Product iteration vs innovation: Apples and watches
Like many tech enthusiasts out there, I have been closely following the conversation happening around Apple and Samsung lately. For those of you who haven’t heard, Apple recently unveiled two new versions of the ever successful iPhones: The 5C and the 5S. Around the same time, Samsung also announced the release of a completely new tech toy: The Galaxy Watch. It’s clear that Apple has decided to refine their existing line of smartphones rather than introducing a radically new innovative product. On the other hand, Samsung was all about introducing the-next-big-thing into the tech industry. In short, these companies chose two different routes: Apple iterated while Samsung innovated.
To iterate or innovate? That is the question.
The mobile tech marketplace has become a crowded place filled with gadgets and devices very similiar in form and function. Thus, making your products stand out is challenging. In addition, tough economic times and increased competition force companies to iterate faster with less resources. On the other hand, a market full of copycats is an opportunity for a company to seek new ways of innovating. The question is, how does a company decide which path to take? What are some the factors that lead companies to chose product iteration over product innovation?
Determining The pace of the industry
Many organizations fail to do their marketing homework before plunging into the development of a new product. Whether or not you chose to iterate or innovate will depend on the industry in question. For instance, the technology space is a dynamic and rapidly shifting industry. Innovation is a strategy that will enable companies to stay ahead (because you can’t be a snail amongst a group of cheetahs.) For these reasons many question Apple’s choice to iterate not innovate. This is further highlighted in Michael Krigsman’s recent post: “Apple was once the leader, innovating rapidly and bringing the most interesting products in the world to market. Today, the company lives on past success and future promises, without the innovation we expect.” (www.zdnet.com)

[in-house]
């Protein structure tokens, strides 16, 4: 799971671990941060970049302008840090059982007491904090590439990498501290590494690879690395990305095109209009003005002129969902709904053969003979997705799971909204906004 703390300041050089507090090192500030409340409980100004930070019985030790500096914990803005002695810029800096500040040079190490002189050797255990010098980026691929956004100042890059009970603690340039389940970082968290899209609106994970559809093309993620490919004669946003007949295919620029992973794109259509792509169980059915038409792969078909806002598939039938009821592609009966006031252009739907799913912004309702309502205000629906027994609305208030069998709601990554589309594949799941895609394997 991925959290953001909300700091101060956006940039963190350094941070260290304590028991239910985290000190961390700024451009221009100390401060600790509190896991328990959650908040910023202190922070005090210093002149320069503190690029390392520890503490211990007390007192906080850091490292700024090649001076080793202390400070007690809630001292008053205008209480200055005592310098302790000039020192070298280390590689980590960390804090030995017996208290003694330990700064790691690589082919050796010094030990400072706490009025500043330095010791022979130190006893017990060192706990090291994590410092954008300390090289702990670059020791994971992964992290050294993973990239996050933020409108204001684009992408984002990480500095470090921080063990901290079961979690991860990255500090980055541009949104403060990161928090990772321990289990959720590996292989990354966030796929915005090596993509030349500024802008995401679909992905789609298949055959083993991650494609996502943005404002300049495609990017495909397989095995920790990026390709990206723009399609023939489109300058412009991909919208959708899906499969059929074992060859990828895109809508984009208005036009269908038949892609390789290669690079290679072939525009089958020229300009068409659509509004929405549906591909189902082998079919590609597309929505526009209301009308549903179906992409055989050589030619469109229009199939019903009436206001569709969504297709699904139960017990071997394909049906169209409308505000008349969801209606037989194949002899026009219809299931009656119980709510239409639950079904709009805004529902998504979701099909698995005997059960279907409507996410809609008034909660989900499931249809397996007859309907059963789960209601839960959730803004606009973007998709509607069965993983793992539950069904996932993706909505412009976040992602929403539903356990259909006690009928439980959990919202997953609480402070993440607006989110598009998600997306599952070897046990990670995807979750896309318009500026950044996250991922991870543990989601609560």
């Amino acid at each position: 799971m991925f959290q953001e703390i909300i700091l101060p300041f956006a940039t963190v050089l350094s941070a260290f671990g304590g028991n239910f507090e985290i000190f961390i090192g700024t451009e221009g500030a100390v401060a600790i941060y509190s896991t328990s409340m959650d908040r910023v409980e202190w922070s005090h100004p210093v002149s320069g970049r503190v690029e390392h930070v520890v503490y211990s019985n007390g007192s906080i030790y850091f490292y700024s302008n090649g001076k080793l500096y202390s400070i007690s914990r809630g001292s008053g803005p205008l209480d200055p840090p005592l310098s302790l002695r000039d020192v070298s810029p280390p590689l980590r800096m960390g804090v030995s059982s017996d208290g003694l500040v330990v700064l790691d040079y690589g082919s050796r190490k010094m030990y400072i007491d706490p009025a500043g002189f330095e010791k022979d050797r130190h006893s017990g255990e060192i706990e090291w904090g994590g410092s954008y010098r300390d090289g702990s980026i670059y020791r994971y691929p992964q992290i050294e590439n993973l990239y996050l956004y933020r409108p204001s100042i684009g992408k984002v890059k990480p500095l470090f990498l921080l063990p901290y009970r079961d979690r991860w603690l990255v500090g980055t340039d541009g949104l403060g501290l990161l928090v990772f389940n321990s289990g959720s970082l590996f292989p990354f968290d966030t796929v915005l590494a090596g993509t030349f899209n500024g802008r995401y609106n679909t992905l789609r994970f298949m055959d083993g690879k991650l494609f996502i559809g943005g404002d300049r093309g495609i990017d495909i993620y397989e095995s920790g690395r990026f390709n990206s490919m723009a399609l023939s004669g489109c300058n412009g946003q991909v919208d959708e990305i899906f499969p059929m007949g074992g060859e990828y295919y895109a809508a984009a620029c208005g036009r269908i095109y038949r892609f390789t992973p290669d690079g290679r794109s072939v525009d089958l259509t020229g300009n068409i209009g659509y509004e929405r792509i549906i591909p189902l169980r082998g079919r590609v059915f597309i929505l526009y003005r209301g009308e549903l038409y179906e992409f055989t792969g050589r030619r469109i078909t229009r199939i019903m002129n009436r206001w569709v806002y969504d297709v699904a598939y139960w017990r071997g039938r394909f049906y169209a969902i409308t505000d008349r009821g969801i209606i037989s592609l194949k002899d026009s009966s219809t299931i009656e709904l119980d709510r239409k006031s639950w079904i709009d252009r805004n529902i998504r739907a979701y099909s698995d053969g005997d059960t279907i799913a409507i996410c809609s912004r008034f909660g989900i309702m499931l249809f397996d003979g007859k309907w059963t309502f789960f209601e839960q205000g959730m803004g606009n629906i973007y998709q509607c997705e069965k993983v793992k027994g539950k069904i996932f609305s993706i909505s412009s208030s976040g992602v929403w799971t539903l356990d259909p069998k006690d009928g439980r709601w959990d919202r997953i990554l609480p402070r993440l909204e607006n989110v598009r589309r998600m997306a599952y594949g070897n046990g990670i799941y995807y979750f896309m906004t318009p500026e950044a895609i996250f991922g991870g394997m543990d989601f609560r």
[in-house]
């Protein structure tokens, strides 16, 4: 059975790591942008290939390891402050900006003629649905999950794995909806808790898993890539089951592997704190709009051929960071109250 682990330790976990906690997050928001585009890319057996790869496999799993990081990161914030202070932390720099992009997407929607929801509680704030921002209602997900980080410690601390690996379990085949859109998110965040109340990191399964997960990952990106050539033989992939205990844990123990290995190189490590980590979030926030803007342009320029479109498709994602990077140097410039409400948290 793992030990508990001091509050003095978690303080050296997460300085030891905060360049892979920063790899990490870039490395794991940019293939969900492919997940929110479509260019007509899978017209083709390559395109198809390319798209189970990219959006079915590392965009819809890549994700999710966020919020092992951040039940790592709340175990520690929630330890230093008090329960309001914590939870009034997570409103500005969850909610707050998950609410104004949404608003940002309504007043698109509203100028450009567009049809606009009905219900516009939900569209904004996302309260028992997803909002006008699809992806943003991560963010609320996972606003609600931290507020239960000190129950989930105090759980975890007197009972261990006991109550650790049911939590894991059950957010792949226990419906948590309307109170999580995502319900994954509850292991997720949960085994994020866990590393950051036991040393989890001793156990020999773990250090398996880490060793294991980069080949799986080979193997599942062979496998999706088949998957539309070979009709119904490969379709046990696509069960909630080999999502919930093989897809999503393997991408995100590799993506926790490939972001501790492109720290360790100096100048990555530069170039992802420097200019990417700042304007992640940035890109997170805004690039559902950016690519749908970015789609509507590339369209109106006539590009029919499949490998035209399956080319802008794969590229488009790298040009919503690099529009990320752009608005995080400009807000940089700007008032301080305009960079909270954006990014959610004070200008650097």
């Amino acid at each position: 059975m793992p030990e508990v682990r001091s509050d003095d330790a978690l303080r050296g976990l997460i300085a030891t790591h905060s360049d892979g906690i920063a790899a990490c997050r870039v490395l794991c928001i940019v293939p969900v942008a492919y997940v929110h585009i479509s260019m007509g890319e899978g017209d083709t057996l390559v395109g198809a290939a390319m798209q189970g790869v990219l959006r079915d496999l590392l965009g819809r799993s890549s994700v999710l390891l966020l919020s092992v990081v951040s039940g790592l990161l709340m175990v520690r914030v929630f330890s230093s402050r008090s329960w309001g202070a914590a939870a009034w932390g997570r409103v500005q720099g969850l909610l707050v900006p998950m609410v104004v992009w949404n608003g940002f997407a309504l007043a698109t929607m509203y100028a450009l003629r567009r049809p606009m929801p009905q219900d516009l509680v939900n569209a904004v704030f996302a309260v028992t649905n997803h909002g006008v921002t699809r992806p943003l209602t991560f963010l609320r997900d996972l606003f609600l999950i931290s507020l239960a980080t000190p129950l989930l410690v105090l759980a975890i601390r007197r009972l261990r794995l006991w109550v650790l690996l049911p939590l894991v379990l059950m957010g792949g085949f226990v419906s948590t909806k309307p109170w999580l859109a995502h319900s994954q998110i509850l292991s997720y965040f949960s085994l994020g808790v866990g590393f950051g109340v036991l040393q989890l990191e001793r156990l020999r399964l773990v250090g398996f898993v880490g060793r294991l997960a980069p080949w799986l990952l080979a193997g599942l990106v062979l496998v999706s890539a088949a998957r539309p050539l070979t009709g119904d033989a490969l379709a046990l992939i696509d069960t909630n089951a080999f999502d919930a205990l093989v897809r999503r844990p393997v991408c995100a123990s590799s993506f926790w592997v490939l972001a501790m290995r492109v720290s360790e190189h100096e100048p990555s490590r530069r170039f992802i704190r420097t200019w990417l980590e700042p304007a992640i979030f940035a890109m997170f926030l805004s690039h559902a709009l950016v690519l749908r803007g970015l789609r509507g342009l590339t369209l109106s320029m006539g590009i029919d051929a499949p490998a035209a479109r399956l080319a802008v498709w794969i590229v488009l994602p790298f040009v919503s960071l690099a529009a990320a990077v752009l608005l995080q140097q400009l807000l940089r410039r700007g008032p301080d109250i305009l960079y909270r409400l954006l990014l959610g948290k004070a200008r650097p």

The mood over at Samsung is completely different. They believe that to be great you must “make the best products and be first to market.” This is certainly true and reflects the company’s innovative organizational culture: “Samsung’s R&D unit continuously works on new innovations enabling the company to come out with the products and services that meet the ever-changing needs of the market ahead of competition.” (http://technology.inquirer.net)
Many, like Krigsman, argue that today organizations will need to innovate faster to stay ahead of the game, while others like Scott Anthony of Forbes Magazine, believe that product iteration and innovation go hand in hand. Regardless of the view, what matters is the reasons that motivate the decision to chose one product strategy over another. At the end of the day, it is these decisions that will play a huge factor in the success or failure of the product.
Share your thoughts: Should companies focus on product iteration or product innovation?